Spring continues to march forward at Cow Hill Cottage, and the gardening chore list grows each day. I find myself lingering later and later in the garden not only to meet the demands of the season but because of the warm sun and attractions of spring. The lilacs are in bloom and their aroma, as well as their visual show, discourage any thoughts of me leaving my garden chores early.
While preparing seed beds, I found a nice stand of dandelions within the wood chip paths between the raised beds. These common plants, considered by most to be the scourge of the well-manicured lawn, are both a curse and a blessing. As a weed, they are difficult to eradicate, but from a culinary point of view, they are a key ingredient in both the food culture of the Pennsylvania Dutch as well as the traditional European peasant.
Weeds have been a part of the peasant’s diet for hundreds of years, providing sustenance during lean times and a basis for tonics and medications. Within the context of the local Pennsylvania Dutch culture, the consumption of this bitter herb has always been associated with the celebration of Holy Week and Easter as well as a tonic for spring fever.
When I was young, one was often encouraged to make sure you had eaten your dandelion as, without it, spring fever would prevail. We were reminded, with much amusement, that spring fever was a result of all the iron in your body turning to lead and being deposited in your behind.
This spring, I have managed to enjoy this culinary tradition twice and believe I have both prevented spring fever and lightened my step a bit.
Wild greens like dandelion are often served with a Sweet and Sour Bacon Dressing, with hard boiled eggs, chopped spring onion, and sometimes fresh garden radishes. In my family, we prepare the Sweet and Sour Bacon Dressing more as a gravy to be served over boiled potatoes that often serves as a side dish to fried country ham. Both are delicious, and I encourage you to experience both.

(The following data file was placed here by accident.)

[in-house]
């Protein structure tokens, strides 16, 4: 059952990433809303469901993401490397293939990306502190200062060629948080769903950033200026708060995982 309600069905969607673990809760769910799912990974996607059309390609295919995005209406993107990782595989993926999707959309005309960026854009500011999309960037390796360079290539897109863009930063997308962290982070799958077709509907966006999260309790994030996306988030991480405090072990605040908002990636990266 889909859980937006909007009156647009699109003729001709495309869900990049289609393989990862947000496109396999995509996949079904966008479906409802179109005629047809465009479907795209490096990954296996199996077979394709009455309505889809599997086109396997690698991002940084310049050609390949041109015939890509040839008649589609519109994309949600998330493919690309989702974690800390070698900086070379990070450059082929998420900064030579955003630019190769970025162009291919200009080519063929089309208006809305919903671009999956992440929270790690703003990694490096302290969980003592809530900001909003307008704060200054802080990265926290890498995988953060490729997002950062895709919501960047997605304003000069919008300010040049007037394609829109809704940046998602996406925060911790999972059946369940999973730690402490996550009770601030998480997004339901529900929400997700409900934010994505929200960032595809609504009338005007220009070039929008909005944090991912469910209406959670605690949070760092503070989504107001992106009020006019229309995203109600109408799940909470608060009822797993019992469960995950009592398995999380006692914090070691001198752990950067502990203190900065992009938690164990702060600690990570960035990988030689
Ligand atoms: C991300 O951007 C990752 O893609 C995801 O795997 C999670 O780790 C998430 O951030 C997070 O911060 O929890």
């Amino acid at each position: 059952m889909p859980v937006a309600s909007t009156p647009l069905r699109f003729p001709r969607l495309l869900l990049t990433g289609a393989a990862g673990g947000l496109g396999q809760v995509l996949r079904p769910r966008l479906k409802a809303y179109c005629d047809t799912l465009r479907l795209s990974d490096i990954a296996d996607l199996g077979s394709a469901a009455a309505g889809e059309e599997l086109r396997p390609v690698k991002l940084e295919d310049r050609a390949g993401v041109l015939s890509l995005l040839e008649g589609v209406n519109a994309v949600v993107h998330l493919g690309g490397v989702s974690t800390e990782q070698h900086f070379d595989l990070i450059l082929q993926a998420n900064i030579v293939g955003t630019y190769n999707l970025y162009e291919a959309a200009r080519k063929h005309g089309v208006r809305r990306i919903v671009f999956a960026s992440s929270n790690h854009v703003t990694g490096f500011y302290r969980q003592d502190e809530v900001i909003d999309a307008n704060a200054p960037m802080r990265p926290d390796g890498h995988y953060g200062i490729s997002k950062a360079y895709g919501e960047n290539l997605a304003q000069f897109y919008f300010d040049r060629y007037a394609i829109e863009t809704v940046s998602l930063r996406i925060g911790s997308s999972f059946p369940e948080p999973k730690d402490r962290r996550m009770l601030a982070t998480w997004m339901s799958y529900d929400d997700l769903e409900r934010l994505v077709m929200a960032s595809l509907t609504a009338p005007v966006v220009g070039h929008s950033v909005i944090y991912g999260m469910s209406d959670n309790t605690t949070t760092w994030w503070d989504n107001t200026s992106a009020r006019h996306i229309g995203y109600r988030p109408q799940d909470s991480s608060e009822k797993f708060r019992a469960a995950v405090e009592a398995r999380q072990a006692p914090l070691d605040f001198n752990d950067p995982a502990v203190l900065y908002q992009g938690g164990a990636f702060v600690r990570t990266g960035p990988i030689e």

As to the foraging of the greens, please gather them in an area that has not been treated with chemicals of any type, and be sure to wash the collected greens multiple times in fresh water to assure all grit and dirt have been purged. Manually inspect your crop, discarding any stems or other debris.
I have often heard that the greens become increasingly bitter as they grow larger, and the production of the familiar yellow flower is rumored to increase this bitterness as well. I myself do not find this to be the case, but when considering the salad version, I would think that the younger greens would be preferred over the tougher, more mature ones.
I’m providing my recipe for this simple country dish and hope that you find it as delicious as I do. Also, I believe I will sleep better tonight knowing that I have done my part in helping you to keep spring fever at bay and the lead from your behind.
Render on low heat ½ lb. of medium-diced smoked bacon until the bacon is just beginning to become crisp. I find a cast iron fry pan and a very low and slow approach is the secret to this part of the recipe.
When the bacon has crisped, sprinkle five to six tablespoons of flour over the bacon and stir into the rendered bacon fat to make a smooth roux, cooking for a few minutes to assure no raw flour taste remains.
Add together ½ cup cider vinegar, ½ cup of sugar, 2 beaten egg yolks, and 1 cup of water, and mix well. Add this mix to the bacon and roux in the fry pan over medium heat, stirring well until thickened.
Adjust seasoning with salt and pepper.
Add approximately 2 cups of the clean dandelion greens to the pan, turning the heat off so that the greens wilt slightly.
Pour over hot boiled potatoes and serve with a thick slice of fried ham of your choice. I myself prefer a smoked country-style sugar-cured ham.
If you have a variation of this recipe or some fond memories about eating wild greens, I’d love to hear from you.